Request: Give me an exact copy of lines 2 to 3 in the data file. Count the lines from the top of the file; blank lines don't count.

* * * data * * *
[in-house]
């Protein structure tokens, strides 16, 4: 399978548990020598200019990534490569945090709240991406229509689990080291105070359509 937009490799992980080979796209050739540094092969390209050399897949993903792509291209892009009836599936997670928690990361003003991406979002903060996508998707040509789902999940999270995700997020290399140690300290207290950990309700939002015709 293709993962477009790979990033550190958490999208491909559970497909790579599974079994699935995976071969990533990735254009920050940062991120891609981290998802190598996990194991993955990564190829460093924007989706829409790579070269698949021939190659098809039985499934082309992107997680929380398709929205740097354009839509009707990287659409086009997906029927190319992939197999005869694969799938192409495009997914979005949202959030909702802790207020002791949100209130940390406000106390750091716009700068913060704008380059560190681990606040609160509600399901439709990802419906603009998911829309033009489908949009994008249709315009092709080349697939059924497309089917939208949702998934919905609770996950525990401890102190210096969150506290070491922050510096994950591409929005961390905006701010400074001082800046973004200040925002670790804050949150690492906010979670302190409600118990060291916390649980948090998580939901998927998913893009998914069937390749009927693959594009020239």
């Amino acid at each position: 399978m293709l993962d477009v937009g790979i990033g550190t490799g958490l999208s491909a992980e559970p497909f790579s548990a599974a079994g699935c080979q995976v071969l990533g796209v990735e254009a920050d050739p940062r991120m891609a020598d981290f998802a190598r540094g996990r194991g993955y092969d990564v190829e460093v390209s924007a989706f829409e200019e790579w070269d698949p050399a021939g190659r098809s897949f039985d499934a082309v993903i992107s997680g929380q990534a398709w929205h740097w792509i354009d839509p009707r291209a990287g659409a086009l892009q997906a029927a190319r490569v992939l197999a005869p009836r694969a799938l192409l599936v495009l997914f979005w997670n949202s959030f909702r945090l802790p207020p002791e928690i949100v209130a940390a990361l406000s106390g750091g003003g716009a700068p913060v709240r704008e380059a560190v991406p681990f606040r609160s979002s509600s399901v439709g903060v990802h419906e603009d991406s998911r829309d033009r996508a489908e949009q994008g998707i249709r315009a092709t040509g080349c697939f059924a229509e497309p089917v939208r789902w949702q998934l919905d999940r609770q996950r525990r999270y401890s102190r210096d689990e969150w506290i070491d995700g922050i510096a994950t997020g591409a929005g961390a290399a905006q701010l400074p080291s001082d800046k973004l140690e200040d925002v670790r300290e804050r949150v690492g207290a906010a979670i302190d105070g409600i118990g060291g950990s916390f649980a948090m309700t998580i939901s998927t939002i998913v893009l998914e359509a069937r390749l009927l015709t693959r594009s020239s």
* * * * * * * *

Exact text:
């Protein structure tokens, strides 16, 4: 399978548990020598200019990534490569945090709240991406229509689990080291105070359509 937009490799992980080979796209050739540094092969390209050399897949993903792509291209892009009836599936997670928690990361003003991406979002903060996508998707040509789902999940999270995700997020290399140690300290207290950990309700939002015709 293709993962477009790979990033550190958490999208491909559970497909790579599974079994699935995976071969990533990735254009920050940062991120891609981290998802190598996990194991993955990564190829460093924007989706829409790579070269698949021939190659098809039985499934082309992107997680929380398709929205740097354009839509009707990287659409086009997906029927190319992939197999005869694969799938192409495009997914979005949202959030909702802790207020002791949100209130940390406000106390750091716009700068913060704008380059560190681990606040609160509600399901439709990802419906603009998911829309033009489908949009994008249709315009092709080349697939059924497309089917939208949702998934919905609770996950525990401890102190210096969150506290070491922050510096994950591409929005961390905006701010400074001082800046973004200040925002670790804050949150690492906010979670302190409600118990060291916390649980948090998580939901998927998913893009998914069937390749009927693959594009020239």
């Amino acid at each position: 399978m293709l993962d477009v937009g790979i990033g550190t490799g958490l999208s491909a992980e559970p497909f790579s548990a599974a079994g699935c080979q995976v071969l990533g796209v990735e254009a920050d050739p940062r991120m891609a020598d981290f998802a190598r540094g996990r194991g993955y092969d990564v190829e460093v390209s924007a989706f829409e200019e790579w070269d698949p050399a021939g190659r098809s897949f039985d499934a082309v993903i992107s997680g929380q990534a398709w929205h740097w792509i354009d839509p009707r291209a990287g659409a086009l892009q997906a029927a190319r490569v992939l197999a005869p009836r694969a799938l192409l599936v495009l997914f979005w997670n949202s959030f909702r945090l802790p207020p002791e928690i949100v209130a940390a990361l406000s106390g750091g003003g716009a700068p913060v709240r704008e380059a560190v991406p681990f606040r609160s979002s509600s399901v439709g903060v990802h419906e603009d991406s998911r829309d033009r996508a489908e949009q994008g998707i249709r315009a092709t040509g080349c697939f059924a229509e497309p089917v939208r789902w949702q998934l919905d999940r609770q996950r525990r999270y401890s102190r210096d689990e969150w506290i070491d995700g922050i510096a994950t997020g591409a929005g961390a290399a905006q701010l400074p080291s001082d800046k973004l140690e200040d925002v670790r300290e804050r949150v690492g207290a906010a979670i302190d105070g409600i118990g060291g950990s916390f649980a948090m309700t998580i939901s998927t939002i998913v893009l998914e359509a069937r390749l009927l015709t693959r594009s020239s």